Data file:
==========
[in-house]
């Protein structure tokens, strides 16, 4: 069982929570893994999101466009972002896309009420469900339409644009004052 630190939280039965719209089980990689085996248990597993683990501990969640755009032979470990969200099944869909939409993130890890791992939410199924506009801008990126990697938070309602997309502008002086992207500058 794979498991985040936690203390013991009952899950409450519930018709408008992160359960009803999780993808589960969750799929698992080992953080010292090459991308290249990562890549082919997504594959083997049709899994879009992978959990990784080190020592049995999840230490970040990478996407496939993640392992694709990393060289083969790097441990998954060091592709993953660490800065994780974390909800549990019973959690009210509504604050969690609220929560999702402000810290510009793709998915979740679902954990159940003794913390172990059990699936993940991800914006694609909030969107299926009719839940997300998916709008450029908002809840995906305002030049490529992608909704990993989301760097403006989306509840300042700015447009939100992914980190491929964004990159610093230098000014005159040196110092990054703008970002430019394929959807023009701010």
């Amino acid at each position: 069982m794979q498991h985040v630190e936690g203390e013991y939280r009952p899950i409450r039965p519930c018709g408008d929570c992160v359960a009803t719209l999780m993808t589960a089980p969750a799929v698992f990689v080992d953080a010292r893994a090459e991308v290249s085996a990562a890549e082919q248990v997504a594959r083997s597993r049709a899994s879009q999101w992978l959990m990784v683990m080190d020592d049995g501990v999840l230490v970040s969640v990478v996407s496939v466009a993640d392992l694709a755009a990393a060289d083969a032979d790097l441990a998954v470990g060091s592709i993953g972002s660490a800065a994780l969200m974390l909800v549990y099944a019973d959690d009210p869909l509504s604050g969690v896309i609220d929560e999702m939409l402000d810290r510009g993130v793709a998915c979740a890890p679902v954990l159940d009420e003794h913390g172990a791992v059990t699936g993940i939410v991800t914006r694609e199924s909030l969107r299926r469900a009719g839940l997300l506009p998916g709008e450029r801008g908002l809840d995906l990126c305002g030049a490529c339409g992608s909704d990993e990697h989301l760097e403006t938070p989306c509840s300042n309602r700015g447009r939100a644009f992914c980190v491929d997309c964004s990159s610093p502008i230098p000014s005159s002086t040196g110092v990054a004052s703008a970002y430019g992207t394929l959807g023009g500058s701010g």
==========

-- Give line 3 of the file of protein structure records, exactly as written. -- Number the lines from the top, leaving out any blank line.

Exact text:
């Amino acid at each position: 069982m794979q498991h985040v630190e936690g203390e013991y939280r009952p899950i409450r039965p519930c018709g408008d929570c992160v359960a009803t719209l999780m993808t589960a089980p969750a799929v698992f990689v080992d953080a010292r893994a090459e991308v290249s085996a990562a890549e082919q248990v997504a594959r083997s597993r049709a899994s879009q999101w992978l959990m990784v683990m080190d020592d049995g501990v999840l230490v970040s969640v990478v996407s496939v466009a993640d392992l694709a755009a990393a060289d083969a032979d790097l441990a998954v470990g060091s592709i993953g972002s660490a800065a994780l969200m974390l909800v549990y099944a019973d959690d009210p869909l509504s604050g969690v896309i609220d929560e999702m939409l402000d810290r510009g993130v793709a998915c979740a890890p679902v954990l159940d009420e003794h913390g172990a791992v059990t699936g993940i939410v991800t914006r694609e199924s909030l969107r299926r469900a009719g839940l997300l506009p998916g709008e450029r801008g908002l809840d995906l990126c305002g030049a490529c339409g992608s909704d990993e990697h989301l760097e403006t938070p989306c509840s300042n309602r700015g447009r939100a644009f992914c980190v491929d997309c964004s990159s610093p502008i230098p000014s005159s002086t040196g110092v990054a004052s703008a970002y430019g992207t394929l959807g023009g500058s701010g």